AMSTERDAM (Reuters) - The United States has offered to destroy Syrian chemicals on a U.S. ship, the global chemical weapons watchdog said on Saturday, and is looking for a suitable Mediterranean port where processing can be carried out.
The Organisation for the Prohibition of Chemical Weapons (OPCW) has been under pressure to find an alternative plan for the destruction of Syria's poison gas arsenal after Albania backed out of hosting the work.
The OPCW said 35 firms had expressed an interest in bidding for commercial contracts by Friday's deadline for the treatment of about 800 tonnes (1 tonne = 1.102 metric tons) of bulk industrial chemicals that are safe to destroy in commercial incinerators.
But another 500 tonnes of chemicals, including nerve agents, are seen as too dangerous to import into a country or process commercially, and will be treated offshore on the U.S. ship.
The OPCW said the operation would be carried out on a U.S. vessel at sea using hydrolysis, adding a naval vessel was undergoing modifications to support the operations.
"The United States has offered to contribute a destruction technology, full operational support and financing to neutralize Syria's priority chemicals," an OPCW statement said.
The Hague-based organisation, which won the Nobel Peace prize last month, has been given the task of overseeing destruction of Syria's chemical weapons stocks under an agreement which averted U.S. missile strikes.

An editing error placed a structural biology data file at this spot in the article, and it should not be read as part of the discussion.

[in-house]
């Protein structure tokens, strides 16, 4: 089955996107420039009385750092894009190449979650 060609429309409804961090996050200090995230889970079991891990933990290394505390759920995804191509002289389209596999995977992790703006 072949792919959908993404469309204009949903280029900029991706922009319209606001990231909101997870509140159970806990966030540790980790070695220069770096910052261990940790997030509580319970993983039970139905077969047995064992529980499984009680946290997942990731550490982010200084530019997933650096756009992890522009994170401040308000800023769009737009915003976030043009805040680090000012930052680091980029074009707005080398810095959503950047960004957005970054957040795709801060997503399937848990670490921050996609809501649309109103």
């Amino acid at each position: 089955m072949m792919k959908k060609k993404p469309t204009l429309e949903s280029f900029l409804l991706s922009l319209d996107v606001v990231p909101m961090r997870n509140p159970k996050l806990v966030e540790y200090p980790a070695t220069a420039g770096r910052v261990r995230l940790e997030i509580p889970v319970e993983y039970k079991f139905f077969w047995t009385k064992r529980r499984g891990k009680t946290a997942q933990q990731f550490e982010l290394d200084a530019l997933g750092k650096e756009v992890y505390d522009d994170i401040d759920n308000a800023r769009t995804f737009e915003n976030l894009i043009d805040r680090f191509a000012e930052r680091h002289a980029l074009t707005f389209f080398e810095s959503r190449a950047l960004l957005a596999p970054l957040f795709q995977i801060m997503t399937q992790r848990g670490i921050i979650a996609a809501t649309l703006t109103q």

It followed a sarin gas attack on the outskirts of Damascus in August which killed hundreds of people.
Sigrid Kaag, head of the joint UN-OPCW Syria team, said on Saturday the mission faced a challenge to get the most lethal chemical agents out of Syria by the end of the year target, in the midst of a civil war which has killed 100,000 people.
"But we are working to make sure we can meet all the deadlines," she told reporters in Damascus at the end of a week of talks with Syrian officials.
She said the chemicals, located at various sites across Syria, would be packed, sealed and transported to the Mediterranean port of Latakia.
"Then it will be transported to other ships by other member states that will send it to, in principle, a U.S. vessel. It will not be (destroyed) in Syrian territorial waters".
(Reporting by Sara Webb in Amsterdam and Marwan Madkesi in Damascus; Editing by Janet Lawrence and David Evans)